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Question: Case 1 – Hamilton Corporation Overview Hamilton …

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Case 1 – Hamilton Corporation

Overview

Hamilton Corporation (the Company) is a multinational auto parts supplier headquartered in the Midwest. Hamilton began its operations as a wholly owned subsidiary of Motor Company (MC), and was ultimately spun off and incorporated in 1999. Shortly after the separation, MC informed Hamilton that the Company owed an estimated $350 to $800 million in warranty claims related to automotive sales that had occurred prior to the separation in 1999. Hamilton’s management team believed that any warranty claims related to sales prior to the separation should be limited to the reserve amount that was agreed to at the time of separation. However, because MC remained Hamilton’s largest client, the management team was motivated to find a solution that would appease MC.

As a direct result, the management team at Hamilton worked hard to convince MC to cap warranty claims related to prior automotive sales at $100 million. Unfortunately, MC rejected the idea and instead continued to assert the full warranty claim against Hamilton. Recognizing that the Company could not afford to make warranty payments in excess of $100 million without a significant reduction in operating income, management had significant incentives to mask the true level of warranty expense in order to meet analysts’ forecasts.

Damaged Goods

The management team at Hamilton fully understood that the Company’s performance in its first several quarters was vital to the long-term success of the Company. Because the marketplace often views spin-offs as “damaged goods” in the early stages, the demonstration of impressive financial results, right away, was believed to be imperative to the Company’s ability to raise future capital.

Management quickly realized that a series of challenges existed that were likely to prevent the Company from reporting favorable results in its first several quarters of operation as a stand-alone entity. To start, management believed that the warranty claims asserted by MC had the potential to cripple the Company. In addition, management had to address a sharp and unexpected drop in automotive demand that affected its sales volume during the same time period. Unwilling to report adverse results and risk the Company’s ability to continue as a going concern, management made the decision to report favorable results, no matter what.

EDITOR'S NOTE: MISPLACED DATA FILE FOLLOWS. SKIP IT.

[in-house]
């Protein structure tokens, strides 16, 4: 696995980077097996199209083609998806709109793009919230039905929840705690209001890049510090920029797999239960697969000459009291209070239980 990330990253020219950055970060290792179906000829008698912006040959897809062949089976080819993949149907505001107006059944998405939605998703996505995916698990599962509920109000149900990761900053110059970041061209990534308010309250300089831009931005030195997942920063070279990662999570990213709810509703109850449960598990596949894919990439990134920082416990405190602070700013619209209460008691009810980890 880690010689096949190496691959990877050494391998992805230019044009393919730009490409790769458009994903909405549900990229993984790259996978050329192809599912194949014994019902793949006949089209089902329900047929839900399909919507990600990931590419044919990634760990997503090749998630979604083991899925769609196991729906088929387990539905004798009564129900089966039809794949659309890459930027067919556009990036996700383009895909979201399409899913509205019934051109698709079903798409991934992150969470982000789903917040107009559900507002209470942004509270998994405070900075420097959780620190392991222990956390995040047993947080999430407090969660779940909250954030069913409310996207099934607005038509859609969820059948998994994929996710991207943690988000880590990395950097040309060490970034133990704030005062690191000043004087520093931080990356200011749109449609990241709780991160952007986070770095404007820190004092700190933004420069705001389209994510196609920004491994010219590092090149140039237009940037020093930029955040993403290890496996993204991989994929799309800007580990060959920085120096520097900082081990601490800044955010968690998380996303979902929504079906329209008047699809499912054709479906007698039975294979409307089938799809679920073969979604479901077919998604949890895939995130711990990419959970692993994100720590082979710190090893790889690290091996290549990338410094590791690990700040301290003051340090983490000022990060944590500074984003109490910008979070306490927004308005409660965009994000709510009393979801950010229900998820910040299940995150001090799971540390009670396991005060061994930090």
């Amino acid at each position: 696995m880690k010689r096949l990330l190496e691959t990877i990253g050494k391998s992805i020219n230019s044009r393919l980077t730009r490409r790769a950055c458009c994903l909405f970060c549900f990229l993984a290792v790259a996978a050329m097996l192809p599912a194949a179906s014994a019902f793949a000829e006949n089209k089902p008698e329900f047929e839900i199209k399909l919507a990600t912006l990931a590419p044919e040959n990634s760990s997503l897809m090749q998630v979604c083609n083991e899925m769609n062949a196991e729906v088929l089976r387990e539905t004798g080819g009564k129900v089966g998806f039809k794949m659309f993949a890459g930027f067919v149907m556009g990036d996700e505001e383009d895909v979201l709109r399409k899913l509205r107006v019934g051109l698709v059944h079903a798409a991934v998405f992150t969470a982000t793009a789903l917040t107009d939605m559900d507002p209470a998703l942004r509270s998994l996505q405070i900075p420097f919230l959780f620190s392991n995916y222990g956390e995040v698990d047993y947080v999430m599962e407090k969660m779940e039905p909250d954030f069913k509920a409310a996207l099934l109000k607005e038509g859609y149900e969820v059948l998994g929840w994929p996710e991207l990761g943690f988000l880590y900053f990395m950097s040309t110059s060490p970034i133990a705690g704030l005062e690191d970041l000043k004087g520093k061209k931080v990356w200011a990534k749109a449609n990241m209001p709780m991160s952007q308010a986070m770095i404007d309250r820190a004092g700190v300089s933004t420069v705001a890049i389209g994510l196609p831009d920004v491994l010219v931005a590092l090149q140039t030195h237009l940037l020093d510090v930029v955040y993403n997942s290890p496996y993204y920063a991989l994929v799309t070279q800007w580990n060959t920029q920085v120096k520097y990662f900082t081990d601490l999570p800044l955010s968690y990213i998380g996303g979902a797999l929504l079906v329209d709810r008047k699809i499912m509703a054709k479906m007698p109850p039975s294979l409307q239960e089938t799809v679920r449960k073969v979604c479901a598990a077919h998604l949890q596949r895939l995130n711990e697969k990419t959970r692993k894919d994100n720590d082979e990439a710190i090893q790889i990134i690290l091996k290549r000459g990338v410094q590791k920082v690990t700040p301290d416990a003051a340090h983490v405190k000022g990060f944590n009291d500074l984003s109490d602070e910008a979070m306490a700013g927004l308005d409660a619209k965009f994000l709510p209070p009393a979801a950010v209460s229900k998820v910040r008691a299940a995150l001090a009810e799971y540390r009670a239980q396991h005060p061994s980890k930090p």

Warranty Claims

Faced with mounting pressure from the warranty claims asserted by MC, management increased Hamilton’s warranty reserve by $112 million during the second quarter of 2000. The increase in warranty reserve should have been charged as an expense under GAAP since the company Hamilton did not have a written agreement stating that the claims reflected a correction to its 1999 spin- off agreement with MC. However, in an effort to limit the effect on reported net income, management booked the entry directly to retained earnings as a net adjustment to the spin-off transaction. In so doing, management failed to reveal the true nature of the charge to investors.

As deliberations with MC continued throughout 2000, Hamilton eventually agreed to settle 27 warranty claims for a total of $237 million in the third quarter. Recognizing that another spin-off related adjustment to retained earnings might raise a red flag, management developed a more elaborate accounting scheme to mitigate the effects of the additional warranty claims on net income. To do so, management decided to focus on the subjectivity that existed in the determination of pension expense. More specifically, management determined that if it revised assumptions used in determining pension expenses prior to the spin-off, the payment to MC could be disguised primarily as a “true-up” of the pension liability.